Similar to the newly notified Information Technology (Intermediary Guidelines and Digital Media Ethics Code) Rules, 2021, under the IT Act, the Consumer Protection Rules are proposing a grievance officer, a chief compliance officer and a 24×7 nodal officer to be appointed by e-commerce firms. Compliance of these requirements has already caused a storm between the government and social media firms operating in the country.

“By requiring e-commerce entities to register with the DPIIT and appoint a chief compliance officer, nodal officer and grievance officer who are citizens of (and resident in) India, the proposed rules seek to hold e-commerce entities in the country accountable. At first glance, it will be interesting to see how practically these changes are implemented,” Archana Tewary, partner, J Sagar Associates.

In addition, a clause on logistics has been added: “No logistics service provider of a marketplace e-commerce entity shall provide differentiated treatment between sellers of the same category. Provided that each logistics service provider of a marketplace e-commerce entity shall provide a disclaimer including terms and conditions governing its relationship with sellers on the marketplace e-commerce entity platform, a description of any differentiated treatment which it gives or might give between sellers of the same category,” the new rules propose.

Amazon India, for example, has its own logistics arm, and the provision seems to be aimed at ensuring such logistics providers are not given preference over others. “LocalCircles has done extensive work with the Department of Consumer Affairs since 2017 to bring out consumer-centric e-commerce rules and is happy to see many of those recommendations around best before dates, seller information access to consumer, etc., being included,” said Sachin Taparia, founder & chairman, community social media platform LocalCircles.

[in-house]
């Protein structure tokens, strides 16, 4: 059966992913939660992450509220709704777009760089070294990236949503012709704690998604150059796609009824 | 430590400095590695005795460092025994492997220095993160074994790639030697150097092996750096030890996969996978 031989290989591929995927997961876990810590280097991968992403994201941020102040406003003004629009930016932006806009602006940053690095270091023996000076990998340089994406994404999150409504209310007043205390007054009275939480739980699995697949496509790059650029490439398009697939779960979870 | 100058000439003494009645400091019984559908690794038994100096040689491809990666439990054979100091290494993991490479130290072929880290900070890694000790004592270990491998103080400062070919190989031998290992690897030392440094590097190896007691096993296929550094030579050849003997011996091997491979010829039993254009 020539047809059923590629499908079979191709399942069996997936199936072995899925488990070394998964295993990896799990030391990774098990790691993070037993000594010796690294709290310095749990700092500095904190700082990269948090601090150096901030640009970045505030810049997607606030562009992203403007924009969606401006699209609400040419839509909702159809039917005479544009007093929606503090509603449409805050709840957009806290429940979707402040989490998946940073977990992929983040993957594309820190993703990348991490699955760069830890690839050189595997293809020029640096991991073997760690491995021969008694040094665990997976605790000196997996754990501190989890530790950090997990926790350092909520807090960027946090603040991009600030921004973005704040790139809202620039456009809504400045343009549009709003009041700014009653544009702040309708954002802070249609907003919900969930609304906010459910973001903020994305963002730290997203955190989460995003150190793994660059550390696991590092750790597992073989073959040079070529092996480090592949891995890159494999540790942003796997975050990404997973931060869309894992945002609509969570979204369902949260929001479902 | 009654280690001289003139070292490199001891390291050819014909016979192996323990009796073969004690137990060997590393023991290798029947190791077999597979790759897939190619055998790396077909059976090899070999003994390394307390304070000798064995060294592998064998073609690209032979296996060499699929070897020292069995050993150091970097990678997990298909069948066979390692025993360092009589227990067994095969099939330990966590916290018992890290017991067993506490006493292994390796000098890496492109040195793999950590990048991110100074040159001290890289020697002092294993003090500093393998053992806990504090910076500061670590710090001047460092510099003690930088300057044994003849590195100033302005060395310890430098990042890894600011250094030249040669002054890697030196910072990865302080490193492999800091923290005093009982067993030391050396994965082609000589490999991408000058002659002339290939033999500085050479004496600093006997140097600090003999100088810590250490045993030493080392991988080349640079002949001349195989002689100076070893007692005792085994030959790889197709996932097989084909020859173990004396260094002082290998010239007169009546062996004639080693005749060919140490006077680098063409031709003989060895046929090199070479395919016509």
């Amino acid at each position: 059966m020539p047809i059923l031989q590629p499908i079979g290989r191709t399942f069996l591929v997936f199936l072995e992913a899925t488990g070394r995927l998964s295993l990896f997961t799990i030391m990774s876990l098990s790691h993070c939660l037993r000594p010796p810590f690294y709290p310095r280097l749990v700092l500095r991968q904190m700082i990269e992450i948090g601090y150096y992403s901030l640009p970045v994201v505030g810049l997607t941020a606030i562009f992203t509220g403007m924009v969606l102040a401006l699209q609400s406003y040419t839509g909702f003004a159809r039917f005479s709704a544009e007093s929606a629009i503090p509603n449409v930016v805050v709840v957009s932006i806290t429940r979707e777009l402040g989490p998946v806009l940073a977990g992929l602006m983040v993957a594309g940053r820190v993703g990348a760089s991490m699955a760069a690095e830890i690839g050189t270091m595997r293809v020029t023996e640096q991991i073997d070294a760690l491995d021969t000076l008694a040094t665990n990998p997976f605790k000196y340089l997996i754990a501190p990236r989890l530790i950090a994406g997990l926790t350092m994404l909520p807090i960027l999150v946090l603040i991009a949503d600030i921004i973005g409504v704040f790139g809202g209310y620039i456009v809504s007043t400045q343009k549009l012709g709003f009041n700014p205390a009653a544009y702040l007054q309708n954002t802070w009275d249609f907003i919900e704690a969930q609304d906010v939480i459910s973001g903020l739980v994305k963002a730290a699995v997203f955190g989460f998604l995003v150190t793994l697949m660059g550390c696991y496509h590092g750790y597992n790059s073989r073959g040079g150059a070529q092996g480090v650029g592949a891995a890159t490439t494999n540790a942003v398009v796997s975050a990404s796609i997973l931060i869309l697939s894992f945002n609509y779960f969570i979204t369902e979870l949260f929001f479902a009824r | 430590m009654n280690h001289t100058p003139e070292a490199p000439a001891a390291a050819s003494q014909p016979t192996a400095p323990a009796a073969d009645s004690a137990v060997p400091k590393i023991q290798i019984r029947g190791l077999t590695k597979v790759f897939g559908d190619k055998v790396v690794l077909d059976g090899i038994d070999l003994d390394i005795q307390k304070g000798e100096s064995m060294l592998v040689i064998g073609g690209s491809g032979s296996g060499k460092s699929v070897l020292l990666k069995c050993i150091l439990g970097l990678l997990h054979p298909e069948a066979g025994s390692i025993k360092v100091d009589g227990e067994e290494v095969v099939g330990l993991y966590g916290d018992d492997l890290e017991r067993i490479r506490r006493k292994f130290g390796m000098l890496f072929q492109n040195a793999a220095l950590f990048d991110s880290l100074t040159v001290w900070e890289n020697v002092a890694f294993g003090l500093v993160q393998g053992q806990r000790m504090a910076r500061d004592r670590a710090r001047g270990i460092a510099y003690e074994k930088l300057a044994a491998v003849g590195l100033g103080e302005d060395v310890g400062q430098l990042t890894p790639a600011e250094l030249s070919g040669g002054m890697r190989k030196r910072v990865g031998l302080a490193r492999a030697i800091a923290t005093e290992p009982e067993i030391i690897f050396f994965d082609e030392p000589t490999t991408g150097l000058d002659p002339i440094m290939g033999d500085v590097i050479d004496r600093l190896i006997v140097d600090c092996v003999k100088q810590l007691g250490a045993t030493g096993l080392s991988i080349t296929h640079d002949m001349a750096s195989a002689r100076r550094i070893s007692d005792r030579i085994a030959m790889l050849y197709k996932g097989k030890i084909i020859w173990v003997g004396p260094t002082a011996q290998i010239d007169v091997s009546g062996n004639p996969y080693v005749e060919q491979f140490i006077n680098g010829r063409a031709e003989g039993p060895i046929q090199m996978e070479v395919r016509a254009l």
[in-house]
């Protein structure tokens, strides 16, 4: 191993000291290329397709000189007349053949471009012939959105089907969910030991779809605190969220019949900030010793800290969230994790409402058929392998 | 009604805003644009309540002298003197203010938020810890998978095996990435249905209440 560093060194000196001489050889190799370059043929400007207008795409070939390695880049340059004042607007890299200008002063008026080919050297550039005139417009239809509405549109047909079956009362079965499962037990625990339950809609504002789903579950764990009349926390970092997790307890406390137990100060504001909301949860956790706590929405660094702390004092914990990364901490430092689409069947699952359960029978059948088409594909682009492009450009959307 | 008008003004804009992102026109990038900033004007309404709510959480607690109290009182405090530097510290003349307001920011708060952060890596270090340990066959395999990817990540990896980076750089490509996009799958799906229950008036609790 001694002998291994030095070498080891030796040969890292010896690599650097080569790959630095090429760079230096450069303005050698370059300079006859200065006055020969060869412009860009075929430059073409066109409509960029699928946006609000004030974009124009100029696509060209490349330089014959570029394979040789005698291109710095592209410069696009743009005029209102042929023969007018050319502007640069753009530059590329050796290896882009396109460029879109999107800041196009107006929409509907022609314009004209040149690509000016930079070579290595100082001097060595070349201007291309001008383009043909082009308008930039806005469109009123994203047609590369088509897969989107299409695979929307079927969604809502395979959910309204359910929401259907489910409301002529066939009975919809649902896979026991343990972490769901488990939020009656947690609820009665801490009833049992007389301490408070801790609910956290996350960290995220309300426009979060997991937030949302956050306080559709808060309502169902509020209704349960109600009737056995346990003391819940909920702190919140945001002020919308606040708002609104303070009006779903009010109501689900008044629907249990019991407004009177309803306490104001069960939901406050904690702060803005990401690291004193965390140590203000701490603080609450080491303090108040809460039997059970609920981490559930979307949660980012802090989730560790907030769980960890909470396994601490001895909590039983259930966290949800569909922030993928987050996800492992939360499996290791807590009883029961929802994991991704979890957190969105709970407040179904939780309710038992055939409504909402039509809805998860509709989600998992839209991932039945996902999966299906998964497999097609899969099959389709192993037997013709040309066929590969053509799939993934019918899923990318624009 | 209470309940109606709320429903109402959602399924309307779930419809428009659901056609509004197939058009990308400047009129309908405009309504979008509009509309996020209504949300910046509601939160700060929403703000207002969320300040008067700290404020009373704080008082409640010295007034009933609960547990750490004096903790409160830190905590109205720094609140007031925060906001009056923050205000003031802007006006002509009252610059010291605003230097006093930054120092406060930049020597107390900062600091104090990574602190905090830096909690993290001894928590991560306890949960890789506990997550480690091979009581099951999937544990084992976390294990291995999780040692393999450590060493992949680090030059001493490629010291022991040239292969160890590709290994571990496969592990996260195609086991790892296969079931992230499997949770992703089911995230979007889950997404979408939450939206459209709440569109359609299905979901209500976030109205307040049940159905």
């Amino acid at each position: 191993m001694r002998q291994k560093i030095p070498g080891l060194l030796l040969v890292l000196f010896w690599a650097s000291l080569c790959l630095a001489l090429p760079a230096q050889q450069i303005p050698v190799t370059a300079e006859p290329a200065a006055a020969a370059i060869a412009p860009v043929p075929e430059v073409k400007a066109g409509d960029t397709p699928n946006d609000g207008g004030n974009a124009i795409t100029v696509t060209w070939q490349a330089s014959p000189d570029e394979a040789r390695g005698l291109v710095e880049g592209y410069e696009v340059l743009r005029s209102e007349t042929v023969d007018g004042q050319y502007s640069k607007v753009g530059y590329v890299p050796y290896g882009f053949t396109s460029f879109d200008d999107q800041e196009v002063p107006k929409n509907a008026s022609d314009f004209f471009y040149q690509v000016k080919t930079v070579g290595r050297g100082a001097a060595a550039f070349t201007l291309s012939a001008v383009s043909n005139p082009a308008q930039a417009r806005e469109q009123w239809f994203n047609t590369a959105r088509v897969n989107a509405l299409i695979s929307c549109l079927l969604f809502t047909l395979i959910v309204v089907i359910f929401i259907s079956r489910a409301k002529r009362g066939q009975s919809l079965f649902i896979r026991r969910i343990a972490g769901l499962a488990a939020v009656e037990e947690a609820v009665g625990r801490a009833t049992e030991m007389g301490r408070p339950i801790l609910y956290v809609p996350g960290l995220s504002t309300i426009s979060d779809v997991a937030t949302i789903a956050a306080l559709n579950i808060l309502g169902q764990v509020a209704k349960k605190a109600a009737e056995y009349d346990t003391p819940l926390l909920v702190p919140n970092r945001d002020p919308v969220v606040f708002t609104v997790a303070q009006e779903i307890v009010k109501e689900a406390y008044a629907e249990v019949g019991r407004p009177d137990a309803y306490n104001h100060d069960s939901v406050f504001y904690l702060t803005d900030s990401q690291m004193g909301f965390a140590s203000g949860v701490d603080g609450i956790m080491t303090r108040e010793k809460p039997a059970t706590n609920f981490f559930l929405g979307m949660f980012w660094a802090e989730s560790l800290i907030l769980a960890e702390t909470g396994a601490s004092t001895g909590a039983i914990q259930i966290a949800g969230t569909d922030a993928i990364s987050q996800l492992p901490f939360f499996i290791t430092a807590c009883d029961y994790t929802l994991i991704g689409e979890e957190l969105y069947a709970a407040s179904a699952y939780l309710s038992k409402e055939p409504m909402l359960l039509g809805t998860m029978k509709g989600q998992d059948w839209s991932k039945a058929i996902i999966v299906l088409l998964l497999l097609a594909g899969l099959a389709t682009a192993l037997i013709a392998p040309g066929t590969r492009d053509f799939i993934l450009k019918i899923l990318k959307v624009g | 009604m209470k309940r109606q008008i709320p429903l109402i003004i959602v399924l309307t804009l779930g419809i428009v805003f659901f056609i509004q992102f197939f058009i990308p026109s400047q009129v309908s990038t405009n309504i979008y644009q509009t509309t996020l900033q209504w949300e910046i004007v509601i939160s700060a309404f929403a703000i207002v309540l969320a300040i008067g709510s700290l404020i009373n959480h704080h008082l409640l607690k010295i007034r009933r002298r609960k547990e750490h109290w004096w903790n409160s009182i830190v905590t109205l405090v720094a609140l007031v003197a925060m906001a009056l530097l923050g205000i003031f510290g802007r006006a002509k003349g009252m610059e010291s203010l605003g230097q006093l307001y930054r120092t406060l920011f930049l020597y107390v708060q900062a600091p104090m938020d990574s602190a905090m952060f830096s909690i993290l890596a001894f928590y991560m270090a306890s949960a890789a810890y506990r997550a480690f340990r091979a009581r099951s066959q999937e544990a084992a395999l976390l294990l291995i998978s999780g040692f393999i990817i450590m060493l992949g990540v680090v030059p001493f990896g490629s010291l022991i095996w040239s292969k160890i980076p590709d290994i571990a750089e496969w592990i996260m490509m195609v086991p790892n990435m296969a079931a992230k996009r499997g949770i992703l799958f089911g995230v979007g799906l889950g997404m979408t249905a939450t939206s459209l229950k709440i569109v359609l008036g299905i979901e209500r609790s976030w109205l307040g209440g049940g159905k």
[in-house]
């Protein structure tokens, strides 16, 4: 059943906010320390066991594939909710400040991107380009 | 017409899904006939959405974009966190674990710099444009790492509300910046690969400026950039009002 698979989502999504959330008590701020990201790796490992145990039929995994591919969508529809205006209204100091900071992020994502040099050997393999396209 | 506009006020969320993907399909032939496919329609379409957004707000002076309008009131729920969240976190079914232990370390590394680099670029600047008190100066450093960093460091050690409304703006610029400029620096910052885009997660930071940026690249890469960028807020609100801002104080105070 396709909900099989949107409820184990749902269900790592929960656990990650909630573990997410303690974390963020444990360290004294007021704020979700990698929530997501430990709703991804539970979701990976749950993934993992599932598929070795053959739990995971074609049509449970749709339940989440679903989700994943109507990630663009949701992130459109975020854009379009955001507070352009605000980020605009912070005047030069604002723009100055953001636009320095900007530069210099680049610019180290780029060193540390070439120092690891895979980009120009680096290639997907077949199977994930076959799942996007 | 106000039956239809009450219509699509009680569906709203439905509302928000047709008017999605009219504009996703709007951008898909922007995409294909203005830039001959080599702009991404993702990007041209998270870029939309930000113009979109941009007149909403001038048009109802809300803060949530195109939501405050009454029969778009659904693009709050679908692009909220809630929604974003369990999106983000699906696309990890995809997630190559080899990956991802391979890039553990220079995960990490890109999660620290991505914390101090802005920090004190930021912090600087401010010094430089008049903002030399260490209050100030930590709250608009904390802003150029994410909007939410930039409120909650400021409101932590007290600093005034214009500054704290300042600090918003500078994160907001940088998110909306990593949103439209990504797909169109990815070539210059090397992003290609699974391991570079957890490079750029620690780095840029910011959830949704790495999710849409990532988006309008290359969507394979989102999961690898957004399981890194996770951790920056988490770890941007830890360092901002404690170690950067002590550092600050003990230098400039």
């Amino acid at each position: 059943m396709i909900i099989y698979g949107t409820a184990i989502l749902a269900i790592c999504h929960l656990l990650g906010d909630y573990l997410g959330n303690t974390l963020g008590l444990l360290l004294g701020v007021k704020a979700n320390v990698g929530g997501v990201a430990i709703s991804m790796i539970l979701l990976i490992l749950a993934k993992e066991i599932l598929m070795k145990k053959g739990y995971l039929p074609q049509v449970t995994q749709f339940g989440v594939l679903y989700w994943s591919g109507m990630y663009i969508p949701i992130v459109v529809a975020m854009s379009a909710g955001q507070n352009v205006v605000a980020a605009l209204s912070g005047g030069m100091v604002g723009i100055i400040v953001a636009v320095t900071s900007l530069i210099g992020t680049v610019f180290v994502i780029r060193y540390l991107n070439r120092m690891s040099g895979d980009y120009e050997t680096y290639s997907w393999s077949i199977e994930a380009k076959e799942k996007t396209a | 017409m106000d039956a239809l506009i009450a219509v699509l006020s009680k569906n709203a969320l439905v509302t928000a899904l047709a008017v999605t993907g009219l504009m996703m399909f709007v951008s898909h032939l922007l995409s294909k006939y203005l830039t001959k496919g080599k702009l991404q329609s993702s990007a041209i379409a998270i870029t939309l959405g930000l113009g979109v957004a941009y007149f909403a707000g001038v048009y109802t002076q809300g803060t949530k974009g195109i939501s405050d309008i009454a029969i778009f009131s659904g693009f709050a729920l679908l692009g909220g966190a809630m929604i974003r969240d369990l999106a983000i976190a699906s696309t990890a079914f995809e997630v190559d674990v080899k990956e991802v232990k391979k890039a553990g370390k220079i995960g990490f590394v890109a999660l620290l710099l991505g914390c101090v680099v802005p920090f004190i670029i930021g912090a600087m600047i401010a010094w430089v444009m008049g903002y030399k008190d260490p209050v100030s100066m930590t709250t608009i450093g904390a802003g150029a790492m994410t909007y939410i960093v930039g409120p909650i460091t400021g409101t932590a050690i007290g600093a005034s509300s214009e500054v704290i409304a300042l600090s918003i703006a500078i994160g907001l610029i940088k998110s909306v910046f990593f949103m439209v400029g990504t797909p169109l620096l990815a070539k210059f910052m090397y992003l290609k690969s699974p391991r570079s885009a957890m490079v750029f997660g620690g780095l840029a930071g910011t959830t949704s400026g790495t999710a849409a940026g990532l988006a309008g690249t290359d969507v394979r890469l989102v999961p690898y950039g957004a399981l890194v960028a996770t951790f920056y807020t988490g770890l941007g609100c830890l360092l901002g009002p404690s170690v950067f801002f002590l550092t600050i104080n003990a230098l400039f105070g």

“Looking at the proposed rules, however, from the lens of a small business (MSME and start-ups in the e-commerce sector) many of whom are on LocalCircles, a good bit of work still needs to be done to ensure these rules work for them, and not take away their competitive differentiators or make doing business difficult,” he added.

“Every e-commerce entity shall, as soon as possible, but not later than 72 hours of the receipt of an order, provide information under its control or provide assistance to the government agency which is lawfully authorised for investigative or protective or cyber security activities,” the rules said.

“Since the notification of rules in 2020, the government has received several representations from aggrieved consumers, traders, and associations complaining against widespread cheating and unfair trade practices being observed in the e-commerce ecosystem….The rapid growth of e-commerce platforms has also brought into the purview the unfair trade practices of the marketplace e-commerce entities engaging in manipulating search result to promote certain sellers, preferential treatment to some sellers, indirectly operating the sellers on their platform, impinging the free choice of consumers, selling goods close to expiration etc,” the ministry said.